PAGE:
7 Habits of Weight Loss

Barley

Description.—Barley is stated by historians to be the oldest of all cultivated grains. It seems to have been the principal bread plant among the ancient Hebrews, Greeks, and Romans. The Jews especially held the grain in high esteem, and sacred history usually uses it interchangeably with wheat, when speaking of the fruits of the Earth.

Among the early Greeks and Romans, barley was almost the only food of the common people and the soldiers.

The flour was made into gruel, after the following recipe: "Dry, near the fire or in the oven, twenty pounds of barley flour, then parch it. Add three pounds of linseed meal, half a pound of coriander seeds, two ounces of salt, and the water necessary."

If an especially delectable dish was desired, a little millet was also added to give the paste more "cohesion and delicacy."

It was also used whole as a food, in which case it was first parched, which is still the manner of preparing it in some parts of Palestine and many districts of India, also in the Canary Islands, where it is known as gofio. Of this custom a lady from Palestine writes: "The reapers, during barley harvest, take bunches of the half-ripe grain, and singe, or parch, it over a fire of thorns. The milk being still in the grain, it is very sweet, and is considered a delicacy."

In the time of Charles I, barley meal took the place of wheat almost entirely as the food of the common people in England. In some parts of Europe, India, and other Eastern countries, it is still largely consumed as the ordinary farinaceous food of the peasantry and soldiers. The early settlers of New England also largely used it for bread making. At the present day only a very insignificant quantity of barley is used for food purposes in this country, and most of this in the unground state.

It is less nutritious than wheat, and to many people is less agreeable in flavor. It is likewise somewhat inferior in point of digestibility. Its starch cells being less soluble, they offer more resistance to the gastric juice.

There are several distinct species of barley, but that most commonly cultivated is designated as two-rowed, or two-eared barley. In general structure, the barley grain resembles wheat and oats.

Simply deprived of its outer husk, the grain is termed Scotch milled or pot barley. Subjected still further to the process by which the fibrous outer coat of the grain is removed, it constitutes what is known as pearl barley. Pearl barley ground into flour is known as patent barley. Barley flour, owing to the fact that it contains so small a proportion of gluten, needs to be mixed with wheaten flour for bread-making purposes. When added in small quantity to whole-wheat bread, it has a tendency to keep the loaf moist, and is thought by some to improve the flavor.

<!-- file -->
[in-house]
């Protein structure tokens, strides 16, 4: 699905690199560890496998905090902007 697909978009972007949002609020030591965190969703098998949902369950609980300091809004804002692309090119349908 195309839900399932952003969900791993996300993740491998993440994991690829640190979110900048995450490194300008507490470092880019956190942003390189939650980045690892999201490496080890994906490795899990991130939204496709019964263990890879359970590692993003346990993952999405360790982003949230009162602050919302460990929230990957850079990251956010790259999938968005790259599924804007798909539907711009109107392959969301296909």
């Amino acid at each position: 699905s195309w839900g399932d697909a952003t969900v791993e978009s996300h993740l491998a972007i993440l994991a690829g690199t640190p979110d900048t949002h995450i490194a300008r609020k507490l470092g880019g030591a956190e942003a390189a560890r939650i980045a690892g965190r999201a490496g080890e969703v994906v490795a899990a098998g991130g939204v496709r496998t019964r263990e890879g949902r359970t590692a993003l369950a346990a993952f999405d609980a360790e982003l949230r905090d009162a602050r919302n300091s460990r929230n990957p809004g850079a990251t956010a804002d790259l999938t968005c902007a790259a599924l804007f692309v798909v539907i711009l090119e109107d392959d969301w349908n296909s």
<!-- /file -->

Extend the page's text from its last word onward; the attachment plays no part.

The most general use made of this cereal as a food, is in the form of pearl, or Scotch, barley. When well boiled, barley requires about two hours for digestion.

General Suggestions for Cooking Barley.—The conditions requisite for cooking barley are essentially the same as for oatmeal. It is best cooked slowly. Four parts of water to one of grain will be needed for steaming or cooking in a double boiler, and from four to five hours' time will be required, unless the grain has been previously soaked for several hours, in which case three hours will do.

If the strong flavor of the grain is objected to, it may be soaked over night and cooked in fresh water. This method will, however, be a sacrifice of some of the nutriment contained in the grain. Barley thus soaked will require only three parts water to one of barley for cooking.


RECIPES.

Baked Barley.—Soak six tablespoonfuls of barley in cold water over night. In the morning, turn off the water, and put the barley in an earthen pudding dish, and pour three and one half pints of boiling water over it; add salt if desired, and bake in a moderately quick oven about two and one half hours, or till perfectly soft, and all the water is absorbed. When about half done, add four or five tablespoonfuls of sugar mixed with grated lemon peel. It may be eaten warm, but is very nice molded in cups and served cold with cream.

Pearl Barley with Raisins.—Carefully look over and wash a cupful of pearl barley. Cook in a double boiler in five cups of boiling water for four hours. Just before serving, add a cupful of raisins which have been prepared by pouring boiling water over them and allowing them to stand until swollen. Serve hot, with cream.

Pearl Barley with Lemon Sauce.—Pearl barley cooked in the same manner, but without the addition of the raisins, is excellent served with cream or with a lemon sauce.


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